National Public Radio
I strongly encourage you to read the above article. Too often physicians with insufficient training on elder-health issues dismiss the early signs of Alzheimer’s or other dementia as simply being age-related developments. Doing so presents the risk of missing the small window of opportunity in which to treat cognitive issues early on, rather than when they have fully taken up residence in a patient.
Sure, there’s nothing yet that prevents or cures the disease, but being able to manage the symptoms early on certainly adds to the quality of life that both the patient, and their loved ones, seek to experience.
For those of you who have taken on the role of advocating for your loved one: when you escort your loved one with early memory loss or confusion to the doctor’s office, do not back down when he/she concludes the symptoms are to be expected due to advancing age. NO! Those symptoms could very well be indicative of disease-related dementia, OR the symptoms could be caused by medication side-effects (blood pressure medication, seizure medication and the like) or other medical conditions, such as urinary tract infection (UTI.)
It’s all about advocacy. Do you go the easy route and take the doctor’s word for it, or do you push for worthwhile diagnostics to rule out any other serious or life-changing causes?
Planning for a wedding? FUN!!!!!
Putting together an extended vacation to a tropical paradise? EXHILARATING!
Figuring out how to help mom and dad with their increasing care needs? UNEXPECTED!
A recent National Public Radio (NPR) Story: Preparing for a Future that includes Aging Parents addresses the unexpected, and the unplanned for. Whether because we’re kidding ourselves or we really believe it, we oftentimes can’t imagine our parents as anything but the energetic, robust, independent mom and dad with whom we grew up. And if we don’t live near them, we’re falsely sheltered in our assumption that mom and dad are doing just fine; at least they were the last time we saw them during the Holidays! If we’re honest with ourselves, however, we’ll admit that our infrequent visits with the parents shock us greatly as we notice a bit of feebleness in their manner, because as the above story states, “time does what it does.”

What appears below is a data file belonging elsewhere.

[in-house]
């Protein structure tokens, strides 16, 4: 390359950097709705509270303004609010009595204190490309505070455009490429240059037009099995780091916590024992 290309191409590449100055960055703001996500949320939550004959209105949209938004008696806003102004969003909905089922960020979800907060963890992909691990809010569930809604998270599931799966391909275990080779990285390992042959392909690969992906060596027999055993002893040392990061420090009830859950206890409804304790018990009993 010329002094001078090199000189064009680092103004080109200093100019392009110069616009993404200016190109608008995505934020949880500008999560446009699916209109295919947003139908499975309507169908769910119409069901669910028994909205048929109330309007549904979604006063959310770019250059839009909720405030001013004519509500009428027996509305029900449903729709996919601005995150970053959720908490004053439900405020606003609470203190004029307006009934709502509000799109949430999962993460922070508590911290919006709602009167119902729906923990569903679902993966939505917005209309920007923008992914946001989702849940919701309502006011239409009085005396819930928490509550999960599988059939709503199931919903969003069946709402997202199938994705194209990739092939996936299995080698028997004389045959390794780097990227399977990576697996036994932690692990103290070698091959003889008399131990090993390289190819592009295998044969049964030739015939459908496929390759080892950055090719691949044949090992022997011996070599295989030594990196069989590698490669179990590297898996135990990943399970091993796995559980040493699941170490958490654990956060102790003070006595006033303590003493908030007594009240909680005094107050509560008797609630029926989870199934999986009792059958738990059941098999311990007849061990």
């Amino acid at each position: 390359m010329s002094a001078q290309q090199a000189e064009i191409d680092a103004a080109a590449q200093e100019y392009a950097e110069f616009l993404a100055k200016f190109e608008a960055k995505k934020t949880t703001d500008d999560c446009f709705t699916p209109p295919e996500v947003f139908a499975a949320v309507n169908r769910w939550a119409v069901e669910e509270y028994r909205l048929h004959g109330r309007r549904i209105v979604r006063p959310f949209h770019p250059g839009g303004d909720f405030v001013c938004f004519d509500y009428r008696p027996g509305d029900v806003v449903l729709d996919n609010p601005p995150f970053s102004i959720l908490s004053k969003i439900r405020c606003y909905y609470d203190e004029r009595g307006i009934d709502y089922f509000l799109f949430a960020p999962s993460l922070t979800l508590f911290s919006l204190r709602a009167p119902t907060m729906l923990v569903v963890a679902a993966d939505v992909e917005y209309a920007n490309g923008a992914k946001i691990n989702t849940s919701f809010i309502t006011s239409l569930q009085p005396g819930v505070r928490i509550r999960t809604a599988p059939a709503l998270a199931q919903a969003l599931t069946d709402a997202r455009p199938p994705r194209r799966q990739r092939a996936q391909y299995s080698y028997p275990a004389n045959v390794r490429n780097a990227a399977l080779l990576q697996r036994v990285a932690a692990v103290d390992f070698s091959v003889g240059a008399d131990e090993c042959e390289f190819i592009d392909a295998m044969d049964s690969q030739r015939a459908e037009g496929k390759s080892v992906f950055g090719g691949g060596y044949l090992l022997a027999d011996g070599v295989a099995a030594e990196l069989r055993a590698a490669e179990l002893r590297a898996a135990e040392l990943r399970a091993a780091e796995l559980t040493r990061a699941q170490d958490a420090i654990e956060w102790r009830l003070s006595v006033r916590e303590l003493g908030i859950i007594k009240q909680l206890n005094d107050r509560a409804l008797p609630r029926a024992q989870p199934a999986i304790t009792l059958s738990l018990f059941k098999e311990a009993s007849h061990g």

Surprisingly, only 13% of some 4,000 U.S. workers surveyed for the 2011 Aflac WorkForces Report considered that the need for long-term care would affect their household. We love to live blissfully ignorant, don’t we? We have so many of our own stresses and pressures associated with running our family household, we’re just not going to entertain having to be on-point with our parents’ needs as well. Guilty!
I became a long-distance caregiver in the Seattle, Washington area for my father who lived in an all-inclusive facility called a Continuing Care Retirement Community (CCRC) in Southern Oregon. The first eight years he lived there were worry free because my father was one of those robust parents who was on the path towards living to a ripe old age. He did live to a ripe old age, dying at the age of 89, but from the age of 84 until his death, Alzheimer’s invaded our family’s peaceful existence, and I found that even as a long-distance caregiver, I was on-point 24/7.
Caveat: my parents had purchased long-term care (LTC) insurance so none of us three offspring were financially responsible for my father’s care. But anyone who has been a caregiver for a loved one knows that care isn’t always equated to monetary expenditure. In my case, the constant need to travel to Southern Oregon to monitor his care and be the designated (self-designated) sibling best equipped to coordinate his care with the facility’s staff, lead to my decision to temporarily leave my career, which was, coincidentally, one in the long-term care housing industry. By the way – the answer was not to move him up to the Seattle area. His financial investment in this CCRC up to that point rendered that an untenable option.
Even though I absolutely relished this opportunity to give back to my father – and I truly did – it was very difficult on my household and me. My health temporarily suffered. Everything I did revolved around being available for my father and hopping on a plane at a moment’s notice. I lived in a five year period of dreading the ringing of my home phone or mobile phone because it most likely meant that something needed tending. And getting home and finding NO voicemails in our phone system was cause for celebration.
But enough about me.
Are you prepared for the eventuality of attending to your parents’ care or are you already on that journey?
Or maybe you are already caring for a spouse with medical or cognitive needs. How are you managing that difficult task?
Let us hear from you. Not talking about it won’t make it go away. It’s time to face the piper and be as prepared as we can for the inevitable.